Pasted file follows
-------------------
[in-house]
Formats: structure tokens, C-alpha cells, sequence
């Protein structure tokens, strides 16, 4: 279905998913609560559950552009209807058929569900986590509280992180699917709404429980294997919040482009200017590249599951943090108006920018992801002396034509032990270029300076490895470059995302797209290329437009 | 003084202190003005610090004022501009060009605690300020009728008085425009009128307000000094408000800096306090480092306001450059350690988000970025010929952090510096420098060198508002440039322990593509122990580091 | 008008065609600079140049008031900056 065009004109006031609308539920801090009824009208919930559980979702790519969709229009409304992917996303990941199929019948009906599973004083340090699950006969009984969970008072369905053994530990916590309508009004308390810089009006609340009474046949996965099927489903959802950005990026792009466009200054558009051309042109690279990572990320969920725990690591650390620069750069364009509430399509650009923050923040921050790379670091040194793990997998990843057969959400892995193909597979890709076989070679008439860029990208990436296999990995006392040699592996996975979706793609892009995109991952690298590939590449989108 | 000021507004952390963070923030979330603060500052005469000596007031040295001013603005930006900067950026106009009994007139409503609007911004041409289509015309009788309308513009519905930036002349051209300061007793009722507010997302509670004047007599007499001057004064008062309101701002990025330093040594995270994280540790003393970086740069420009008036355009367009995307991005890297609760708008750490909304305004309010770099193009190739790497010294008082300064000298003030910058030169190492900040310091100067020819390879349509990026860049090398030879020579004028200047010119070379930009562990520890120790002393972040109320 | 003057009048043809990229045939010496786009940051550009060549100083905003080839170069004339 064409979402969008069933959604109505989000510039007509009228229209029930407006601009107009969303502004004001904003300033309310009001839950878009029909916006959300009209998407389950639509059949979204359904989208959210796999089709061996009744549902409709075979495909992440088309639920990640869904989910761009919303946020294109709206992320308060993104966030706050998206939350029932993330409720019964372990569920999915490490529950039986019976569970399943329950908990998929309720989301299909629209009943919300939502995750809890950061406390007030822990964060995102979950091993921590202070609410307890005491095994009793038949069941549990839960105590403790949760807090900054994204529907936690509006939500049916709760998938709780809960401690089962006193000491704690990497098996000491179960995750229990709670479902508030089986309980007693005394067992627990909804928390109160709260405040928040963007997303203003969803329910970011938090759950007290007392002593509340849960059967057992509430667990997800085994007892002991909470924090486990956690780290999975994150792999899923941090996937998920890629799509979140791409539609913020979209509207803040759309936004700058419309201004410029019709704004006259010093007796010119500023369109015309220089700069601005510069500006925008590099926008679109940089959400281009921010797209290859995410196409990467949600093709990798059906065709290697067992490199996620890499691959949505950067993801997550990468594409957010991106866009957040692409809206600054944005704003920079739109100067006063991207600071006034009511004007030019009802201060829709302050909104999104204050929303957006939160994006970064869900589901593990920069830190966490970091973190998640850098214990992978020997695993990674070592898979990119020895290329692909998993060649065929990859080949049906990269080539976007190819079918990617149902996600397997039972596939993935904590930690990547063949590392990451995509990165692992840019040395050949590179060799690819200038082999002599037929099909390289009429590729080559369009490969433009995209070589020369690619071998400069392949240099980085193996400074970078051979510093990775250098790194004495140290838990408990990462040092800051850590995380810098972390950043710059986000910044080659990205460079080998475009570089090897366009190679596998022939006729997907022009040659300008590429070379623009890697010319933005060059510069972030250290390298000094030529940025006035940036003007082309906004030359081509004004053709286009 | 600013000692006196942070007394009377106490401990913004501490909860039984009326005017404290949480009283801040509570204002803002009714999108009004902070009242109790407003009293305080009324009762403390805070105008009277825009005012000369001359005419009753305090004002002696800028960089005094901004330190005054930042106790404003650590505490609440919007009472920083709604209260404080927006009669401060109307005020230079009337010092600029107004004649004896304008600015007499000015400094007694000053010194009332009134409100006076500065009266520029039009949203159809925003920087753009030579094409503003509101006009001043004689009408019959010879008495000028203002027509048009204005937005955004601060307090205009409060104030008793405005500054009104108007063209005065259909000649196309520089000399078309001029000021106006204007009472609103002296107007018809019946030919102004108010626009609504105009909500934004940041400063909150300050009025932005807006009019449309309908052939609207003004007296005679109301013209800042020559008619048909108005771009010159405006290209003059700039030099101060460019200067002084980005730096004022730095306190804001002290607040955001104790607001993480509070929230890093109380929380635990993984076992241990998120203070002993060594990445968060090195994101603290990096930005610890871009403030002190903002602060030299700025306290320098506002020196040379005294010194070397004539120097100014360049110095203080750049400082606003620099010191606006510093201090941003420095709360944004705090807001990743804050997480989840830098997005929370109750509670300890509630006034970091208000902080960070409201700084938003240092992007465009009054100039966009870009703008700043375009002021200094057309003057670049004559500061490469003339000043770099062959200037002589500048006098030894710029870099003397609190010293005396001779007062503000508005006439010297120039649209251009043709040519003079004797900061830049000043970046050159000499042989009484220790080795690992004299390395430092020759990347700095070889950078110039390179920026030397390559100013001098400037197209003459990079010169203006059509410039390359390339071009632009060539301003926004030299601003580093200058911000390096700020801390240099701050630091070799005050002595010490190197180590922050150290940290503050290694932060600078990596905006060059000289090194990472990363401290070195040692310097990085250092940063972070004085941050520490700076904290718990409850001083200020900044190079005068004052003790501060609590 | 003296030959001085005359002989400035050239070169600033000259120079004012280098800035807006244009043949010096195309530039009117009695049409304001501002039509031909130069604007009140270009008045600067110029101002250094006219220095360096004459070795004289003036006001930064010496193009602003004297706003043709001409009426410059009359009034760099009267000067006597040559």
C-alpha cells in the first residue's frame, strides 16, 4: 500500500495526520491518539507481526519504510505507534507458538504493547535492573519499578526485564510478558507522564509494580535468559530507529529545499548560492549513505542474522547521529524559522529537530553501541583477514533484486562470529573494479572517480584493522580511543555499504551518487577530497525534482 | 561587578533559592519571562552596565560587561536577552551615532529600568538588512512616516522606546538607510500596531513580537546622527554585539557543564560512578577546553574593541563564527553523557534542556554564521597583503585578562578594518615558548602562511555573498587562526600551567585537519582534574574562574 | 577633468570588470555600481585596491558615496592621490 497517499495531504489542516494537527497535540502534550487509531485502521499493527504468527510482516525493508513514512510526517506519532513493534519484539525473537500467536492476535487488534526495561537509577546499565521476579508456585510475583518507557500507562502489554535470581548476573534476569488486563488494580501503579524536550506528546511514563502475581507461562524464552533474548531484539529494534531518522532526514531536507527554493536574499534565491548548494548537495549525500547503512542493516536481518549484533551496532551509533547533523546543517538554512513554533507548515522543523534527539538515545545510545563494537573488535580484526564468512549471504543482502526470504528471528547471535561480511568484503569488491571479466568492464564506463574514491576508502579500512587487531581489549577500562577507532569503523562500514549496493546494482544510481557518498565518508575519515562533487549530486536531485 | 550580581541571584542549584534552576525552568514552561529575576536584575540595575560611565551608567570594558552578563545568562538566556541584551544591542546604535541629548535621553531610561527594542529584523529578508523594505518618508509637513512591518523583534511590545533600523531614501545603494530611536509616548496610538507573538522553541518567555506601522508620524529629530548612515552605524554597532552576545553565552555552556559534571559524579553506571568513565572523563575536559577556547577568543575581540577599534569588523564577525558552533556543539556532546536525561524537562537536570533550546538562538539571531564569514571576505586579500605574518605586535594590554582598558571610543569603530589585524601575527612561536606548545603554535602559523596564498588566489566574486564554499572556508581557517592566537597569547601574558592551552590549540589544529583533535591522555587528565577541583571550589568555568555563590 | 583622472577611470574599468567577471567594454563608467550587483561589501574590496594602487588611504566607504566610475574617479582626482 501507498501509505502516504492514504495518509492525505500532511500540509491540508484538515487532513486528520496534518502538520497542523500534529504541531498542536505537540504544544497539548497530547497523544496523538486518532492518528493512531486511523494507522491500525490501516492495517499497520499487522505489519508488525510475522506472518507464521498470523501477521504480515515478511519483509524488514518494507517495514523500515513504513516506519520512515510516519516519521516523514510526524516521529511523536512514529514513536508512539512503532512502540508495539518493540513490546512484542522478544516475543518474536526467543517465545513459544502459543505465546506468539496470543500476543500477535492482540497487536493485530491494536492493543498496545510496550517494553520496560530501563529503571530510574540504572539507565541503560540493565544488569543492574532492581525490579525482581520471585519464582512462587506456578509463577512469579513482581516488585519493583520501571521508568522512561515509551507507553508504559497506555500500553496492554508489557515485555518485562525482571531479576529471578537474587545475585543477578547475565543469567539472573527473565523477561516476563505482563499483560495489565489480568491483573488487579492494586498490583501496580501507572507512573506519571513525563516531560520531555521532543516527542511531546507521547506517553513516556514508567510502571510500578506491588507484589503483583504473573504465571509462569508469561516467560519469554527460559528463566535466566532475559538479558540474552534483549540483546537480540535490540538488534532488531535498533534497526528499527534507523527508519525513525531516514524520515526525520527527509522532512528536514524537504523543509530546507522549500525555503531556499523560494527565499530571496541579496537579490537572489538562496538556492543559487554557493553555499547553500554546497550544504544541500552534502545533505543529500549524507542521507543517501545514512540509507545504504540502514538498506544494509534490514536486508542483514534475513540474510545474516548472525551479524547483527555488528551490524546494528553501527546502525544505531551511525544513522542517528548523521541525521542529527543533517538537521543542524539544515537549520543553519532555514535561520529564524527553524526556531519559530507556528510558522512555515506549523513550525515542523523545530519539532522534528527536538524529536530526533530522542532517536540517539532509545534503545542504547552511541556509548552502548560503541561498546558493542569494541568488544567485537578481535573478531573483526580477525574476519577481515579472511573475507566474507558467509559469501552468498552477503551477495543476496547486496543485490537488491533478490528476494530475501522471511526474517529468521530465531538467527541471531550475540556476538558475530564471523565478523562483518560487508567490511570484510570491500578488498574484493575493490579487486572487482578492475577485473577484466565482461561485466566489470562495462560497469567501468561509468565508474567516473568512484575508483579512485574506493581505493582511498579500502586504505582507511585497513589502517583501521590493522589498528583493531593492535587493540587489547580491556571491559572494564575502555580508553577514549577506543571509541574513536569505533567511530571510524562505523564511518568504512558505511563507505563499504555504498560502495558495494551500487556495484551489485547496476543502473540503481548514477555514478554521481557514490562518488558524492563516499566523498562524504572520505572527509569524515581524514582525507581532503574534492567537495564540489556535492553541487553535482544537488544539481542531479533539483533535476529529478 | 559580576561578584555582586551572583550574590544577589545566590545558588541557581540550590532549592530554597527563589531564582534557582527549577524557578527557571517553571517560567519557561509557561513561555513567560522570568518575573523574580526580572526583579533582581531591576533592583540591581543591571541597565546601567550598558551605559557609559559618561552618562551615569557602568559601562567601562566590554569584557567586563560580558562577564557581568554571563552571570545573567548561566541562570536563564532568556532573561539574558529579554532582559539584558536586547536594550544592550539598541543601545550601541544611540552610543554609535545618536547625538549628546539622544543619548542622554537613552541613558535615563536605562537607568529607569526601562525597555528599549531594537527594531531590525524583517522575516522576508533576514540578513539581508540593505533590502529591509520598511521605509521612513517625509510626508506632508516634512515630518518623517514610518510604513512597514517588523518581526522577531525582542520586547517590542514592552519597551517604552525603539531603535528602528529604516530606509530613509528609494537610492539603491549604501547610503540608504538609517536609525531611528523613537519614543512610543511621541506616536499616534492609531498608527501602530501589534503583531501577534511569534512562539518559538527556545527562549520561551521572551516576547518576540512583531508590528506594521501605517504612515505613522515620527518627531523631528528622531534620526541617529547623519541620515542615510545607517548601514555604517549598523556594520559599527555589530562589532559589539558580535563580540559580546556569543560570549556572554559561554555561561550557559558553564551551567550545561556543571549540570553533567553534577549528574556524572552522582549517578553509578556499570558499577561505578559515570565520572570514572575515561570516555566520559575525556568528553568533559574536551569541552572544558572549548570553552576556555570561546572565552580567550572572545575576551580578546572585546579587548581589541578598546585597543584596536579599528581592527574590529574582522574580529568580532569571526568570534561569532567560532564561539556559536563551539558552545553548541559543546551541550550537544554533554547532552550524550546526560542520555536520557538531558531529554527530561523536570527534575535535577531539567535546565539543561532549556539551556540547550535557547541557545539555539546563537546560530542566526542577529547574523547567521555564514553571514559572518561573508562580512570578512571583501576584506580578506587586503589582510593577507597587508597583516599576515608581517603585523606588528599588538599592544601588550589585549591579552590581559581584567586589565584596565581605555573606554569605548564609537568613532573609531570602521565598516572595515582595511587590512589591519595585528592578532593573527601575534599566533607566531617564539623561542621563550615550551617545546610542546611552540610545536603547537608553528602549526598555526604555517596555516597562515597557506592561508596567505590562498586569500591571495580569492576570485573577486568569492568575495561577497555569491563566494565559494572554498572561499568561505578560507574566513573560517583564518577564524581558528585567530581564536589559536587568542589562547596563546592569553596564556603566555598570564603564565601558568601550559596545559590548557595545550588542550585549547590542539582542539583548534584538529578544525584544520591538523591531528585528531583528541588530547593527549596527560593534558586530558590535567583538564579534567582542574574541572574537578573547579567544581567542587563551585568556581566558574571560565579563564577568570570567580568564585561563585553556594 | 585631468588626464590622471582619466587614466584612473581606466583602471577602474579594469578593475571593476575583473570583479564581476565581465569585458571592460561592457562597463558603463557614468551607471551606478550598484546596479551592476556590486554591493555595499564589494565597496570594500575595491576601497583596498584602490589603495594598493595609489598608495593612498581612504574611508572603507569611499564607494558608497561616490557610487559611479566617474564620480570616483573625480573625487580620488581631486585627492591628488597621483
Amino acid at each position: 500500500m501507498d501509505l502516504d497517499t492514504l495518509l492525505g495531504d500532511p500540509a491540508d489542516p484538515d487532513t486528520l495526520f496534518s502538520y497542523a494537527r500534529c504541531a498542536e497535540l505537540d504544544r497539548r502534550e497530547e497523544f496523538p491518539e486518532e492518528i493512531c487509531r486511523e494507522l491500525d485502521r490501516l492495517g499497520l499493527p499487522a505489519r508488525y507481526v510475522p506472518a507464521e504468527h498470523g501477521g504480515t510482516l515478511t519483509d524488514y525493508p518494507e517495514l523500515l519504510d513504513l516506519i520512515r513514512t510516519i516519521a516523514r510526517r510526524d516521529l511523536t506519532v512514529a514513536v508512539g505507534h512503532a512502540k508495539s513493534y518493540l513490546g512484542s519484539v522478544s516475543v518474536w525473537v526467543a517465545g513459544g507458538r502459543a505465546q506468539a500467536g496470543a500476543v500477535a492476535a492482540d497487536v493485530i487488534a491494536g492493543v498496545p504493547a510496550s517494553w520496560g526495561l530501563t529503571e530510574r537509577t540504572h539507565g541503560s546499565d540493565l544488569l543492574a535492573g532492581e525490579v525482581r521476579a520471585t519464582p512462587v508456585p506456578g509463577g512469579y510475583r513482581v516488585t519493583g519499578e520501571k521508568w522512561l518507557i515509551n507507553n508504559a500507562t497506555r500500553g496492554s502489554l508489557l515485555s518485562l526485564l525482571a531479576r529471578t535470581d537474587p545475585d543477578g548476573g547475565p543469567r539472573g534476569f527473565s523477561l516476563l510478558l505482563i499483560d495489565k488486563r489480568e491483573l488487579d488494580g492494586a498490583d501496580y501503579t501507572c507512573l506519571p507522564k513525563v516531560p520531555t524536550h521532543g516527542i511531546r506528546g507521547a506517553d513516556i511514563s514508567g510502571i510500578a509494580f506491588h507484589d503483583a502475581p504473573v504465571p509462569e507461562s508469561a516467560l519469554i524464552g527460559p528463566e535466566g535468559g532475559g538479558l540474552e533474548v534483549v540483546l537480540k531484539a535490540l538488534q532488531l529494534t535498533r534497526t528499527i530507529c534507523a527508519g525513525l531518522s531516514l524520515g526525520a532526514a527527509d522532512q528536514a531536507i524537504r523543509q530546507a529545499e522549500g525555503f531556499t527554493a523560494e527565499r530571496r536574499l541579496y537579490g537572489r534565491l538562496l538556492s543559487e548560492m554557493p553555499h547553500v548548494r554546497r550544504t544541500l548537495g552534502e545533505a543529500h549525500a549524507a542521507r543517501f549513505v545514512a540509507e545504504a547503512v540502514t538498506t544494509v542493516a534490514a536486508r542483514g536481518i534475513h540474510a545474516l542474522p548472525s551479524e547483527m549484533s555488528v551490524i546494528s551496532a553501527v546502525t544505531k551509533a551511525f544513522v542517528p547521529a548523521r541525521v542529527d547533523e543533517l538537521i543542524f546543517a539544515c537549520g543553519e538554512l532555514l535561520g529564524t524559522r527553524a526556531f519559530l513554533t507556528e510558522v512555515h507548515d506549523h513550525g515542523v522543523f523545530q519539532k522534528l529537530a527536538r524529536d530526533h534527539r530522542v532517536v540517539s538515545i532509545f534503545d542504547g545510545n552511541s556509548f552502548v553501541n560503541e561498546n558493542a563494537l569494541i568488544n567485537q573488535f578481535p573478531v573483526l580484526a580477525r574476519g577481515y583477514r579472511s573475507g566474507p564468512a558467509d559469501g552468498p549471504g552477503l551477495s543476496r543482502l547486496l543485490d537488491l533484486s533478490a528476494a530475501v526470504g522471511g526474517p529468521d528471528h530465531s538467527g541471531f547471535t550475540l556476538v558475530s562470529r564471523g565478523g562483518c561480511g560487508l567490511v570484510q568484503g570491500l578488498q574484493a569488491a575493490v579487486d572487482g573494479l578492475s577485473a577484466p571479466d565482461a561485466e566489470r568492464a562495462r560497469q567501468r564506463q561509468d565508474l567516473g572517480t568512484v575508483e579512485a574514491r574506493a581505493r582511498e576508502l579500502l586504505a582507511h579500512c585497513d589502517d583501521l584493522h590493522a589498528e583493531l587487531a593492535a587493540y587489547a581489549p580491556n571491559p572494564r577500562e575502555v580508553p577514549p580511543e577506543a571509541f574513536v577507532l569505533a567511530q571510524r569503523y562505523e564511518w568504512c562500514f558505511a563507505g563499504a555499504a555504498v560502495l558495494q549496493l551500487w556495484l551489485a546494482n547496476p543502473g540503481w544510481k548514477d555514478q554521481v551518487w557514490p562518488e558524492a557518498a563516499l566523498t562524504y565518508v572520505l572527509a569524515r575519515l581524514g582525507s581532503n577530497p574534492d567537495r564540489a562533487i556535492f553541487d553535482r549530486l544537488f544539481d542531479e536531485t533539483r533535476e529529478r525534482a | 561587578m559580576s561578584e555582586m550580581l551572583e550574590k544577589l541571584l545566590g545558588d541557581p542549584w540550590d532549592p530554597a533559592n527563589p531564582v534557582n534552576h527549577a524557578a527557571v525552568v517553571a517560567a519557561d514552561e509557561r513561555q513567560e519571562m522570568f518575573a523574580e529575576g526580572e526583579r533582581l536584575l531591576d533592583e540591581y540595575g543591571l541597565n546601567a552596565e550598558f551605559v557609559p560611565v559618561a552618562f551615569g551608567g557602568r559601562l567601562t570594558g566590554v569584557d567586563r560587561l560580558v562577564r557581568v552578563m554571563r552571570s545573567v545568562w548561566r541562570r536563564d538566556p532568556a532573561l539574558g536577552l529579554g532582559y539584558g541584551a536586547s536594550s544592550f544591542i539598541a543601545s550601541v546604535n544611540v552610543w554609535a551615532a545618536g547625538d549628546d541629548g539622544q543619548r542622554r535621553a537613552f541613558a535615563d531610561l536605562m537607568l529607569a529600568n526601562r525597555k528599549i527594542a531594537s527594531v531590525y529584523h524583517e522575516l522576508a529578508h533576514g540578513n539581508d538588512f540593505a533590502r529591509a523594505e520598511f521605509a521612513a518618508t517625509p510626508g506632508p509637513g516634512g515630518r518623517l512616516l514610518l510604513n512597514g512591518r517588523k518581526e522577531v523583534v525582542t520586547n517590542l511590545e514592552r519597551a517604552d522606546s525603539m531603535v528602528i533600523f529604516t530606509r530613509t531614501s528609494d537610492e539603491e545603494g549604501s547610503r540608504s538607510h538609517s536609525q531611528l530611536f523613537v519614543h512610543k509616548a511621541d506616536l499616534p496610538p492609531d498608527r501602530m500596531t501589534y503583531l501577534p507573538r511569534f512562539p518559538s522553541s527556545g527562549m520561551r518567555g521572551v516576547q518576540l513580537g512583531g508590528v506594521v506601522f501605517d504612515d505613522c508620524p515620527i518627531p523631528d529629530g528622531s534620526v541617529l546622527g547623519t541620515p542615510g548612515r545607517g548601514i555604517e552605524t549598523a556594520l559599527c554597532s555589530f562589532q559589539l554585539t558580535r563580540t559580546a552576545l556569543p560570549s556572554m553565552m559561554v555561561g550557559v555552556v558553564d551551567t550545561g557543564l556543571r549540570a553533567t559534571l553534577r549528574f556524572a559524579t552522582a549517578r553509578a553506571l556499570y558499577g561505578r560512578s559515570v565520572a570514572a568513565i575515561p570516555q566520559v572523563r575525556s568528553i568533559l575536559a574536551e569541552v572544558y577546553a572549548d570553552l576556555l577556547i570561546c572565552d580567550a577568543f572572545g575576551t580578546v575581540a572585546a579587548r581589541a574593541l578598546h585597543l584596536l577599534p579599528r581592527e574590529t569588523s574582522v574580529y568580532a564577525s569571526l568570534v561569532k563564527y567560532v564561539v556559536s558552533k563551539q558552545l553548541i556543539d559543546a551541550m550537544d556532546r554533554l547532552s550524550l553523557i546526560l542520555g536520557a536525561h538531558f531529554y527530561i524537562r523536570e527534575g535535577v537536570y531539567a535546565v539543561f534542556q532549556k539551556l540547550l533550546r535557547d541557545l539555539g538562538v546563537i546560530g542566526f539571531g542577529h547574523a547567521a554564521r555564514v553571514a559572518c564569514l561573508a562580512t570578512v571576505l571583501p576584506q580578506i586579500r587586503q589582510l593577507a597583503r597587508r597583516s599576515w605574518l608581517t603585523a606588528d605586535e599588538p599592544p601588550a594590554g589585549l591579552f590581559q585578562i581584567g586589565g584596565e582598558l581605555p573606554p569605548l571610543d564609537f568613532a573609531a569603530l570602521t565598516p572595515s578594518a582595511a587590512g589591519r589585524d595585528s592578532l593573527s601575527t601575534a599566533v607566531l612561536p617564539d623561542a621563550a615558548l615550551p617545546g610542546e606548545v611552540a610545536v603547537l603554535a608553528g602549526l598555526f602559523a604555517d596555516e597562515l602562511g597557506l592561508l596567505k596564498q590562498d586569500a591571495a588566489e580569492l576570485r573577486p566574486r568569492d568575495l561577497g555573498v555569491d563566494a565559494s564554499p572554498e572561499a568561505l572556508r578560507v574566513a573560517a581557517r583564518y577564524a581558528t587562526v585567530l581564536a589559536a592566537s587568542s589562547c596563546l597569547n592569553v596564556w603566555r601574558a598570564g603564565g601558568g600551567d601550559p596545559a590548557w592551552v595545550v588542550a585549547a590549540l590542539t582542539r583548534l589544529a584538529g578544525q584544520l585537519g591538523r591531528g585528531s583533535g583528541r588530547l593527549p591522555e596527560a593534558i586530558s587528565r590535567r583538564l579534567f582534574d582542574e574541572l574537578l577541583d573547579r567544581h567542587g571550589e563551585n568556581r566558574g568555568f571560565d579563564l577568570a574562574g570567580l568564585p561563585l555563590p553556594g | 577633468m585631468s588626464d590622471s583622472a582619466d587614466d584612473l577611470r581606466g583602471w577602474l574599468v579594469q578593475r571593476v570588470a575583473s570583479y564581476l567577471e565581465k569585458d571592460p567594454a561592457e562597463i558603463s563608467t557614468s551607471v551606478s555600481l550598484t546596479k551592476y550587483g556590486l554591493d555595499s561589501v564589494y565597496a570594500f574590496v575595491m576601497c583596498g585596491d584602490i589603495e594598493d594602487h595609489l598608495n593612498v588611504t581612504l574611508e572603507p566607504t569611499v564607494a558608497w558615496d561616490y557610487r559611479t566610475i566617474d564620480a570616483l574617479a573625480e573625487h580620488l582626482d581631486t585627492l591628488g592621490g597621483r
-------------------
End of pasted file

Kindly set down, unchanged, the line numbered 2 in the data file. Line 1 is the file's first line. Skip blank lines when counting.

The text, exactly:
Formats: structure tokens, C-alpha cells, sequence